Ill-prepared in budget session, govt to get ready early for winter challenge
After being perceived to be scrambling for business in its first full parliament session in July-August, the new NDA government is gearing up to be fully prepared much ahead of its next challenge - the winter session.Updated: Sep 09, 2014, 00:42 IST
After being perceived to be scrambling for business in its first full parliament session in July-August, the new NDA government is gearing up to be fully prepared much ahead of its next challenge - the winter session. There too, a long list of business is pending before the government.
Sources told HT that the top order of the government has already made it known to the rank and file that the government's agenda should be ready before the session begins and preferably by first week of November.
In the budget session, parliamentary affairs ministry had to struggle to put up government business. At one point, the government was short of business that it allowed an Opposition-sponsored discussion for almost four days as it needed time to put its house in order.
The winter session is expected to start on last week of November. But top brass of the parliamentary affairs and law ministry are already in touch to avoid any slackness.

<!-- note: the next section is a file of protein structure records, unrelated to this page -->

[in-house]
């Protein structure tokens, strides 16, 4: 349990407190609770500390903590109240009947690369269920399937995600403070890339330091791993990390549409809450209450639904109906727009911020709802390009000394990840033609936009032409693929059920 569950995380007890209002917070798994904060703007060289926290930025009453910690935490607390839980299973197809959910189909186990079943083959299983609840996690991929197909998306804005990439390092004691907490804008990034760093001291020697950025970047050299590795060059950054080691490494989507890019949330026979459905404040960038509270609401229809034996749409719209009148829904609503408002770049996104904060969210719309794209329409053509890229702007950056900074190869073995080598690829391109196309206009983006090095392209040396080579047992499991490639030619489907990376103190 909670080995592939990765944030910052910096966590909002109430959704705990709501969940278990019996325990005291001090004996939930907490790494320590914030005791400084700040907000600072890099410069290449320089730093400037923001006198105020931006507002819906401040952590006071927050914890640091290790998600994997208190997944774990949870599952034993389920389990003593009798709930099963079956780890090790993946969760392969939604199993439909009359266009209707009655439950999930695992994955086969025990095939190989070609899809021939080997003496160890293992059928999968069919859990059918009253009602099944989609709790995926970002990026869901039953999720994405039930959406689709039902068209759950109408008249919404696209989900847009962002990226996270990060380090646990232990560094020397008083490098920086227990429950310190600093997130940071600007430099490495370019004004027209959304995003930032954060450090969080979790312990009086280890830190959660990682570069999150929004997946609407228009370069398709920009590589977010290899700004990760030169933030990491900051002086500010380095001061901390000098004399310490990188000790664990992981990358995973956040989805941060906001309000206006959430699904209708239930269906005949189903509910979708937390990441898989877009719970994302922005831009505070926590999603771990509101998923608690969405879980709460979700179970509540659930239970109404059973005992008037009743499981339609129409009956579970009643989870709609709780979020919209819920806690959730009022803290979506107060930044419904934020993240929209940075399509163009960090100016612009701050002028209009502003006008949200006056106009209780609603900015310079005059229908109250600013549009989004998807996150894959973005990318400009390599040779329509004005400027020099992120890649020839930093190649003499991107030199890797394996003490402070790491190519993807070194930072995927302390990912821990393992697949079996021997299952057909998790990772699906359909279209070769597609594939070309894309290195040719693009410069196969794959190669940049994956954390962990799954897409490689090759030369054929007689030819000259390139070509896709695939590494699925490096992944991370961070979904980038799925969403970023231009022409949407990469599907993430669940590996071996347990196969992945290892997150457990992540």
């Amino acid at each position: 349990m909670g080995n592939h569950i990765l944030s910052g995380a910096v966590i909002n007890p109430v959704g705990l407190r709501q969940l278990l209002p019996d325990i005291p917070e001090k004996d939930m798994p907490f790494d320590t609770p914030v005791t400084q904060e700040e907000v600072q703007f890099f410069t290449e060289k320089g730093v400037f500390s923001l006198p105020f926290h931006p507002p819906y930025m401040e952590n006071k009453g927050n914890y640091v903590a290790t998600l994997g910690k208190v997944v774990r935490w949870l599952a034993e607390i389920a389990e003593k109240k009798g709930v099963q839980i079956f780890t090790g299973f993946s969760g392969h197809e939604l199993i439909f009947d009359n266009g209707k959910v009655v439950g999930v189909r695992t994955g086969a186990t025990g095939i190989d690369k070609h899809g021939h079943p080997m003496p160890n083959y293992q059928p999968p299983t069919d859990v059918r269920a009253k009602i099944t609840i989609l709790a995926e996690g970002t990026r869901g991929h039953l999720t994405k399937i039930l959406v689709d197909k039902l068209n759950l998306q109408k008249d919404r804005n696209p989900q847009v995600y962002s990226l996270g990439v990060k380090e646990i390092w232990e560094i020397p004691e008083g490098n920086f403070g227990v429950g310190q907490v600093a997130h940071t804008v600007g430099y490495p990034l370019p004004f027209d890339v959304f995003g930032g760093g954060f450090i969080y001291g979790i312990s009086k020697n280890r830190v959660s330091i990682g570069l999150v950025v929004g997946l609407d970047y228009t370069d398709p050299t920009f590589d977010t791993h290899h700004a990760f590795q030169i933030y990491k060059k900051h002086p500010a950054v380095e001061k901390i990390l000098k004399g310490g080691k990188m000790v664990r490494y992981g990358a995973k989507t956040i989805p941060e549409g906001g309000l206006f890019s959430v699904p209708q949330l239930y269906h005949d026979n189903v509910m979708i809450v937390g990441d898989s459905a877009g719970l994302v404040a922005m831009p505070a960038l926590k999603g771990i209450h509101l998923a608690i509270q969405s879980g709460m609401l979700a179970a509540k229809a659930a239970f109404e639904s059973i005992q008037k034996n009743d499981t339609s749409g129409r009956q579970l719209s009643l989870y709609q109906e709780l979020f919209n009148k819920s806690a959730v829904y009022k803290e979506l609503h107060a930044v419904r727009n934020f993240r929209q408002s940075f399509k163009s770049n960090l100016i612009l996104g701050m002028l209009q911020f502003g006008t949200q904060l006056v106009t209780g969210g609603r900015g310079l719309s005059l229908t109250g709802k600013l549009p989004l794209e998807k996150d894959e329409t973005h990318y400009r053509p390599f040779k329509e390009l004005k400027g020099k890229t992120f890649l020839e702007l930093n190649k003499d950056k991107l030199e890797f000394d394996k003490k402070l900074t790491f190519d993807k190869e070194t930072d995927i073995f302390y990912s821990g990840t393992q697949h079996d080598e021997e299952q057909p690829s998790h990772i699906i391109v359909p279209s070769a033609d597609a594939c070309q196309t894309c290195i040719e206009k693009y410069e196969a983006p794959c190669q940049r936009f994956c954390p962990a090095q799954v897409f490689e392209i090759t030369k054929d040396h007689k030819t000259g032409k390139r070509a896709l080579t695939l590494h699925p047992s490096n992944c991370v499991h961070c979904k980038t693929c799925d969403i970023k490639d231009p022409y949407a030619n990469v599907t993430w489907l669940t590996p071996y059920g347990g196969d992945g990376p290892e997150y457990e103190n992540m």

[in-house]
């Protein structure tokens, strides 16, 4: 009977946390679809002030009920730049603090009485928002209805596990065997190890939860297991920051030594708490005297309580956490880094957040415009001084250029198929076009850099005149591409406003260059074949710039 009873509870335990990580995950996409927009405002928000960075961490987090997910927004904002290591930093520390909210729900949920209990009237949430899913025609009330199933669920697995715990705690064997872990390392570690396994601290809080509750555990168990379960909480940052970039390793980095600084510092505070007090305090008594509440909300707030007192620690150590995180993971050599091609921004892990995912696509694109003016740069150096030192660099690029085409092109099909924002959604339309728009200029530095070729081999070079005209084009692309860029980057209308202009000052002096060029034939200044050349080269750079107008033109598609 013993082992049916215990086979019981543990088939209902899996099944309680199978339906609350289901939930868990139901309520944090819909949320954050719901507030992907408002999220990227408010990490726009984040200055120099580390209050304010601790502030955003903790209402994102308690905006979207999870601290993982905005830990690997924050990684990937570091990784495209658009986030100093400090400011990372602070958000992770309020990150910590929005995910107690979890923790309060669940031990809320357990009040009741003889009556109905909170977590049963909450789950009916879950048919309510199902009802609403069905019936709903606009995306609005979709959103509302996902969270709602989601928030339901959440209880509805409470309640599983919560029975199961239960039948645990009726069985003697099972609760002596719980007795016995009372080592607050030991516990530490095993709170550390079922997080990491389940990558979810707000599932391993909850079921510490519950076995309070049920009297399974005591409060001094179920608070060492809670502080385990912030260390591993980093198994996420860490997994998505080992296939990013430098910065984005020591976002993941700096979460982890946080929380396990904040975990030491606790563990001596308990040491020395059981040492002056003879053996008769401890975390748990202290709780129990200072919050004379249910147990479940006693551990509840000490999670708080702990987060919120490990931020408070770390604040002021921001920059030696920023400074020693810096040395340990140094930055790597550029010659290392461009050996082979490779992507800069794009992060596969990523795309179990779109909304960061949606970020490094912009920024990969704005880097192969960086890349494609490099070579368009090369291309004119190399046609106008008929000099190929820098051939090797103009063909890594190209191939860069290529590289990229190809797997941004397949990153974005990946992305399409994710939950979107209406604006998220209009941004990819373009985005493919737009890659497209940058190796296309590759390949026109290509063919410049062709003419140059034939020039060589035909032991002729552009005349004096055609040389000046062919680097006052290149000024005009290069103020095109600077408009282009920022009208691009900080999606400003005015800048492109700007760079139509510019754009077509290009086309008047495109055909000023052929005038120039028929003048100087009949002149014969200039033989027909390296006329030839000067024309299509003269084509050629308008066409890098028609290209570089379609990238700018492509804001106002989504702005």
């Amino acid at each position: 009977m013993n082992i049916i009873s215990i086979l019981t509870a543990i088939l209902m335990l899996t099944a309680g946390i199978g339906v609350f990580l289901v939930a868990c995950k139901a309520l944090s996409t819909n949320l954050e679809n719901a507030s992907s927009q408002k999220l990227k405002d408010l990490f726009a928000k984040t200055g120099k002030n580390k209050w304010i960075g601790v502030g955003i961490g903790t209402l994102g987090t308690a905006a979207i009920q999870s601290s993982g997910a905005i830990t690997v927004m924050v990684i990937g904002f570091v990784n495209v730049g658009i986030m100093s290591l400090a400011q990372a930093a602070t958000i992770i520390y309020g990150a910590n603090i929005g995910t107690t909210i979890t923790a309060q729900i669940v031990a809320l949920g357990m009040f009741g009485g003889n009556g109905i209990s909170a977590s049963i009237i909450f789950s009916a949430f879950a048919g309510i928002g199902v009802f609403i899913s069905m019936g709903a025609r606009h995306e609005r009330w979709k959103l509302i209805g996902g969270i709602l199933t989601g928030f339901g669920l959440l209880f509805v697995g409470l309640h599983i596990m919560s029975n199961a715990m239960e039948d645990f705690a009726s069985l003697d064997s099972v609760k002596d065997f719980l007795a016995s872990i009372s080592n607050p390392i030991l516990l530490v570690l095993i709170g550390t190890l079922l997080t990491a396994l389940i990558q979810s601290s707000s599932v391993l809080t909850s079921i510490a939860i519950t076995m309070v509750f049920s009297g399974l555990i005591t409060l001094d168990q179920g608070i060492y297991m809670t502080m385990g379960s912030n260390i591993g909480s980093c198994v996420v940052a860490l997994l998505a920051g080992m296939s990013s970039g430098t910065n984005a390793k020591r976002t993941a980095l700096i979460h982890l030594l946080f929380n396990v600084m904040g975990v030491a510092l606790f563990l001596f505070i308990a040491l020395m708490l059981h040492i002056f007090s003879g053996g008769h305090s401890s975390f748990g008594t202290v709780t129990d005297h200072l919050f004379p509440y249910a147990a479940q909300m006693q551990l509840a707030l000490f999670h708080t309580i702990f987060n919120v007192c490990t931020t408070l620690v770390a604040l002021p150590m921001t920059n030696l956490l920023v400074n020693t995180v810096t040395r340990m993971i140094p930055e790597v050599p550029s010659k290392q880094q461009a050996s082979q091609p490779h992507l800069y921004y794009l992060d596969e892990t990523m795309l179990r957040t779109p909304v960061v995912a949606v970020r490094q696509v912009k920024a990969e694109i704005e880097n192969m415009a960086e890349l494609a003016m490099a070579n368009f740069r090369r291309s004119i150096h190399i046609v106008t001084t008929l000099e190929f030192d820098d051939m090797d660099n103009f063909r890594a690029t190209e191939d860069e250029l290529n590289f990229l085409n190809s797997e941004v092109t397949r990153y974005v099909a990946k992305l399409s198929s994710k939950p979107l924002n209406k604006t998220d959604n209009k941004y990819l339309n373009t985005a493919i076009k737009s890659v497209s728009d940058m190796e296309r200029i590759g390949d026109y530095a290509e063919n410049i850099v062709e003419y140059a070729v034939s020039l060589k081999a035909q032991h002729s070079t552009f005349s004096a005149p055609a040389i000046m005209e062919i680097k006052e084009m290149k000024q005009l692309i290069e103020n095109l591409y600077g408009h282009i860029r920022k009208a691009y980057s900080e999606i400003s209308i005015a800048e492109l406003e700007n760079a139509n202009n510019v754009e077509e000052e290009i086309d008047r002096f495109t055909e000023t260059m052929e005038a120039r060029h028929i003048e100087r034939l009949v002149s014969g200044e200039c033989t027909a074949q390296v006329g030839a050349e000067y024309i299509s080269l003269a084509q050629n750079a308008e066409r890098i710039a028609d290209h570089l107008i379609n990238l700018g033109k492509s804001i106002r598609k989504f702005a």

In an indication that the decision of bills will be taken in advance, parliamentary affairs minister M Venkaiah Naidu recently spoke about the government's stand on the key anti-graft bills which the centre failed to bring during the budget session: "the new government has the right to review these bills. You will know about the government's stand before the session starts," he said.
While the government's focus will remain on passing the long-awaited insurance bill, two other labour reforms bills - factories act and the apprenticeship act amendment bills - will be high on the government's agenda.
Midway through the previous session, cabinet secretary Ajit Seth had to meet all secretaries in batches to urge them to clear the hurdles for bills. "Things must change otherwise it tarnishes the reputation of the government," said a senior government functionary.